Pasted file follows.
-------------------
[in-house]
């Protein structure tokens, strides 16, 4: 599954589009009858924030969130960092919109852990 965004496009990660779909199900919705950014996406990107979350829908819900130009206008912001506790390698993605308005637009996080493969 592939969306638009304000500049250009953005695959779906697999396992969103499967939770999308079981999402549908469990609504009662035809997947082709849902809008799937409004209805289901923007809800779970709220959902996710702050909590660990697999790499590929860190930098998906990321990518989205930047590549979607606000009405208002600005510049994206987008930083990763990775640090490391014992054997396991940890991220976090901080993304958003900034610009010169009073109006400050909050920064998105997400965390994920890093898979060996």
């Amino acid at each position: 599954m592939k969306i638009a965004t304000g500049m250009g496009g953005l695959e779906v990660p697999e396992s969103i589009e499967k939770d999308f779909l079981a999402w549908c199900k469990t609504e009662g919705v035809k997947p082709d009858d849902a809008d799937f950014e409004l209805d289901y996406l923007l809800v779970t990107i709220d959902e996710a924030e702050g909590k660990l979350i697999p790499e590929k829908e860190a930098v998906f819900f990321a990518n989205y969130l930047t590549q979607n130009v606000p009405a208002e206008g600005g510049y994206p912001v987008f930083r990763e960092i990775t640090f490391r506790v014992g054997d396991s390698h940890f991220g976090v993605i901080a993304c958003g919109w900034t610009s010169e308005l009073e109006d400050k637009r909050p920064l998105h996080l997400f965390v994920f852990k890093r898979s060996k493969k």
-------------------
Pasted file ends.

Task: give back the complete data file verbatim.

[in-house]
């Protein structure tokens, strides 16, 4: 599954589009009858924030969130960092919109852990 965004496009990660779909199900919705950014996406990107979350829908819900130009206008912001506790390698993605308005637009996080493969 592939969306638009304000500049250009953005695959779906697999396992969103499967939770999308079981999402549908469990609504009662035809997947082709849902809008799937409004209805289901923007809800779970709220959902996710702050909590660990697999790499590929860190930098998906990321990518989205930047590549979607606000009405208002600005510049994206987008930083990763990775640090490391014992054997396991940890991220976090901080993304958003900034610009010169009073109006400050909050920064998105997400965390994920890093898979060996």
């Amino acid at each position: 599954m592939k969306i638009a965004t304000g500049m250009g496009g953005l695959e779906v990660p697999e396992s969103i589009e499967k939770d999308f779909l079981a999402w549908c199900k469990t609504e009662g919705v035809k997947p082709d009858d849902a809008d799937f950014e409004l209805d289901y996406l923007l809800v779970t990107i709220d959902e996710a924030e702050g909590k660990l979350i697999p790499e590929k829908e860190a930098v998906f819900f990321a990518n989205y969130l930047t590549q979607n130009v606000p009405a208002e206008g600005g510049y994206p912001v987008f930083r990763e960092i990775t640090f490391r506790v014992g054997d396991s390698h940890f991220g976090v993605i901080a993304c958003g919109w900034t610009s010169e308005l009073e109006d400050k637009r909050p920064l998105h996080l997400f965390v994920f852990k890093r898979s060996k493969k």